Directed by John Schneider
To address the elephant in the room, yes, this film was written and directed by that John Schneider, the man who became a superstar playing Bo Duke on “The Dukes of Hazzard” and had an enviably recording career as a musician. But now Schneider has turned his substantial talents to the horror genre and brings us Smothered.
Certainly more of a horror-comedy, the premise for this film is really fun. Led by Kane Hodder, a group of horror icons are convinced to blow off a day of signing autographs at a convention to haunt an RV park for a hefty payday. And a series of unfortunate events occur, leading to our heroic icons finding themselves in one seriously bad situation. Smothered is very entertaining in the fact that it brings us our horror heroes, the folks that we’re used to seeing haunting our dreams, and presents them to us in an entirely new light… Kane Hodder as a romantic leading man and R.A. Mihailoff afraid of the dark and clutching a Chihuahua throughout, just to name a couple.
And this is indeed the strength of Smothered. The comedy and the horror come from the fact that our horror heroes are no longer the stuff of nightmares but are regular, vulnerable people just like us. And in most cases they’re even more vulnerable than us. Smothered shows us that our heroes are indeed just regular people… with a couple of iconic horror films under their belts. And as comedians these guys really pull it off. Mihailoff and Don Shanks are both hilarious, and Hodder and Bill Moseley also do a great job in their roles. Really impressive. And we can’t forget about the lovely Brea Grant as DD. That’s how you spell it, two D’s. Watch the movie; you’ll get it.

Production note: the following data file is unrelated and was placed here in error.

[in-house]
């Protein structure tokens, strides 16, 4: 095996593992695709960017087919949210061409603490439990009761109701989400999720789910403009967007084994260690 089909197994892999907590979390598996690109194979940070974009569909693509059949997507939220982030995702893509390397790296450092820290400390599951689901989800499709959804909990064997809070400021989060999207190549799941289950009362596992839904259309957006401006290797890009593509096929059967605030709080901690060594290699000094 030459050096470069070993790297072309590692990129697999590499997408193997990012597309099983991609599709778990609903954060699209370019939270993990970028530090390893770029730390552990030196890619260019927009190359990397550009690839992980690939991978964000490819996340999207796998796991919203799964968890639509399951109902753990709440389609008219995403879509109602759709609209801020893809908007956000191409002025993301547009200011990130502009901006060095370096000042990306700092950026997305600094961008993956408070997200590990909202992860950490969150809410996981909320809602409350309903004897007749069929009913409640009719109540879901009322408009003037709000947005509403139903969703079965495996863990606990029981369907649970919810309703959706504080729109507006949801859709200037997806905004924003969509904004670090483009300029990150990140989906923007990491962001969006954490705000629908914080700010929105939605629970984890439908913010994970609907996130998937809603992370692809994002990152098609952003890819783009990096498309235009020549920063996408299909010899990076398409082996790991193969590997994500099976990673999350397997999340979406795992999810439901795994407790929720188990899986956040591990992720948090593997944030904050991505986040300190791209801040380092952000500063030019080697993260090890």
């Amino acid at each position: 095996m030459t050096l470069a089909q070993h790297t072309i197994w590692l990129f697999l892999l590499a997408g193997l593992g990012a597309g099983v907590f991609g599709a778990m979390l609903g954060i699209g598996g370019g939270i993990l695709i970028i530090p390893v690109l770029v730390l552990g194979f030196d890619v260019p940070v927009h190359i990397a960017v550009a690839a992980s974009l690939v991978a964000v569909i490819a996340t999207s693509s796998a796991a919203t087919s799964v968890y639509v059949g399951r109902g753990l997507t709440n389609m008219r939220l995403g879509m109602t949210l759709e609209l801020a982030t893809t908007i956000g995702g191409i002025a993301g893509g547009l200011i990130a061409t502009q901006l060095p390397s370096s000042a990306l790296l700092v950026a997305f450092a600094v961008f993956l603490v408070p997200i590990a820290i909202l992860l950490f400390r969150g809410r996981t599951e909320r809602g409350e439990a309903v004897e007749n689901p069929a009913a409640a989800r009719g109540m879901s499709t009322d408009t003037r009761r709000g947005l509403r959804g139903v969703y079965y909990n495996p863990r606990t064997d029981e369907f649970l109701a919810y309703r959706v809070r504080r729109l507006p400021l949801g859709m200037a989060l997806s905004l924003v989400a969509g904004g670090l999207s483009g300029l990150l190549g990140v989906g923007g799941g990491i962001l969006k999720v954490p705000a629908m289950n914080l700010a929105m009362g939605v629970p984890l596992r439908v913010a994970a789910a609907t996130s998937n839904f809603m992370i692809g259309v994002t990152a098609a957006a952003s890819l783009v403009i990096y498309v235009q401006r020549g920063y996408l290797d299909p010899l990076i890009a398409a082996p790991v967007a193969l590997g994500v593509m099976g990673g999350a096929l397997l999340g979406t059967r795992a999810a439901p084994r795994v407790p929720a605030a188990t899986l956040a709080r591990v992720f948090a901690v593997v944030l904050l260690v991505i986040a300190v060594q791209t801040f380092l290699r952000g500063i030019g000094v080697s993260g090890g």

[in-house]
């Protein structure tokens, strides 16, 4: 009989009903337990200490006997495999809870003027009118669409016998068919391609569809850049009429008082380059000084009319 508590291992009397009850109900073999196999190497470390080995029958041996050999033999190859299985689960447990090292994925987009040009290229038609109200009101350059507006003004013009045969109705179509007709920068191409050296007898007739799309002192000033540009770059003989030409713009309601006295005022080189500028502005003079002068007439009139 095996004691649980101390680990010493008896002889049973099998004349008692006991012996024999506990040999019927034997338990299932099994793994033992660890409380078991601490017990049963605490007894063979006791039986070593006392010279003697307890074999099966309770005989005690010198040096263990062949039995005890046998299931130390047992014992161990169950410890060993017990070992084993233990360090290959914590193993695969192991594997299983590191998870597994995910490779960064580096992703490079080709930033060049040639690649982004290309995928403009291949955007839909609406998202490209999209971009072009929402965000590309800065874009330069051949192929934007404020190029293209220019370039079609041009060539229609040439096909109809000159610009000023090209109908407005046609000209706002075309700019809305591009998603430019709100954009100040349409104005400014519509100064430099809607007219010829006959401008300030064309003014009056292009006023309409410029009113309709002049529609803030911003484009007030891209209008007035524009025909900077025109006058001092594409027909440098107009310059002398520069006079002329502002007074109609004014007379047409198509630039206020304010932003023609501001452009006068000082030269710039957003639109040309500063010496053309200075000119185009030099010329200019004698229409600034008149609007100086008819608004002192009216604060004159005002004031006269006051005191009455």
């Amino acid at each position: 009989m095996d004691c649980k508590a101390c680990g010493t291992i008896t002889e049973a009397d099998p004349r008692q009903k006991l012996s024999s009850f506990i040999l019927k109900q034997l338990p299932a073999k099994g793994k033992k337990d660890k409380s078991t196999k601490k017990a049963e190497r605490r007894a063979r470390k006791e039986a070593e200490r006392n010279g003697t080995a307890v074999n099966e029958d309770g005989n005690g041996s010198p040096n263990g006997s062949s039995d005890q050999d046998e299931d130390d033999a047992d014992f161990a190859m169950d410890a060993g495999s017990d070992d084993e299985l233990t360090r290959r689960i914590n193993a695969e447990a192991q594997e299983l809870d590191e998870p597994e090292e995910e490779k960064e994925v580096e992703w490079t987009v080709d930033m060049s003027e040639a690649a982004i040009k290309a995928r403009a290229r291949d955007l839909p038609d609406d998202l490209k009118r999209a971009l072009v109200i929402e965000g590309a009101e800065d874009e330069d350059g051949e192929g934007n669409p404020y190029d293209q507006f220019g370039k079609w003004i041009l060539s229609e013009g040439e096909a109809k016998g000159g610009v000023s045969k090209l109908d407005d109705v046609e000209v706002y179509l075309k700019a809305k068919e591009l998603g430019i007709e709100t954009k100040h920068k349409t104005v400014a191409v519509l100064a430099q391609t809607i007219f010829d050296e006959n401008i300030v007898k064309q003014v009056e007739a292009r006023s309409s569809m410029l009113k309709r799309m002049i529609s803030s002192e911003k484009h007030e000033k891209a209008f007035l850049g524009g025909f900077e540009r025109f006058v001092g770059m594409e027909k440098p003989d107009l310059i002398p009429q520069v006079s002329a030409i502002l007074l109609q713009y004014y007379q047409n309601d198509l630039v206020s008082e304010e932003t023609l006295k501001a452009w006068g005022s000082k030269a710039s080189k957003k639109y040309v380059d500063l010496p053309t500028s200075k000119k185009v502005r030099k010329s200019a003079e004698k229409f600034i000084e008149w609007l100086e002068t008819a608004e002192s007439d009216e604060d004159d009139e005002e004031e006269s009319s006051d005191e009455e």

Not only was the casting brilliant in Smothered, but the script was quite impressive as well. Tight and truly funny, Smothered turned out to be a tribute to the horror fan. There are plenty of quietly placed nods to lovers of the genre throughout the movie, including a phone call from John Kassir (the voice of The Crypt Keeper) shaking down Hodder for moneys owed and plenty of references to some of our favorite films. This “Holliston”-esque treatment will certainly score with the horror community.
With a well-placed cast and entertaining script, Smothered was able to hide some of its shortcomings. There are a number of effects used, and they are hit and miss at best. A little more attention to the details on the make-up and gory F/X would have gone a long way toward polishing this film. Also, some of the acting is a little stiff in points, but it’s nothing that really bogs things down at all. In fact it’s a little reminiscent of the 80’s horror films that Smothered is indeed at least partially a tribute to.
Schneider certainly put together an entertaining project with Smothered, one that will be appreciated by horror fans. The use of the traveling group of horror icons in comedic roles is pretty genius, and honestly, Schneider might have gotten the ball rolling on something here. Will it be too long before we see a new version of “The Surreal Life: Horror Icons”? (If wrestling can have “Legends’ House,” why can’t these guys be next?) The cast is great, and the story is a lot of fun. A couple of pimples here and there don’t slow this one down. Horror fans will dig it.
3 1/2 out of 5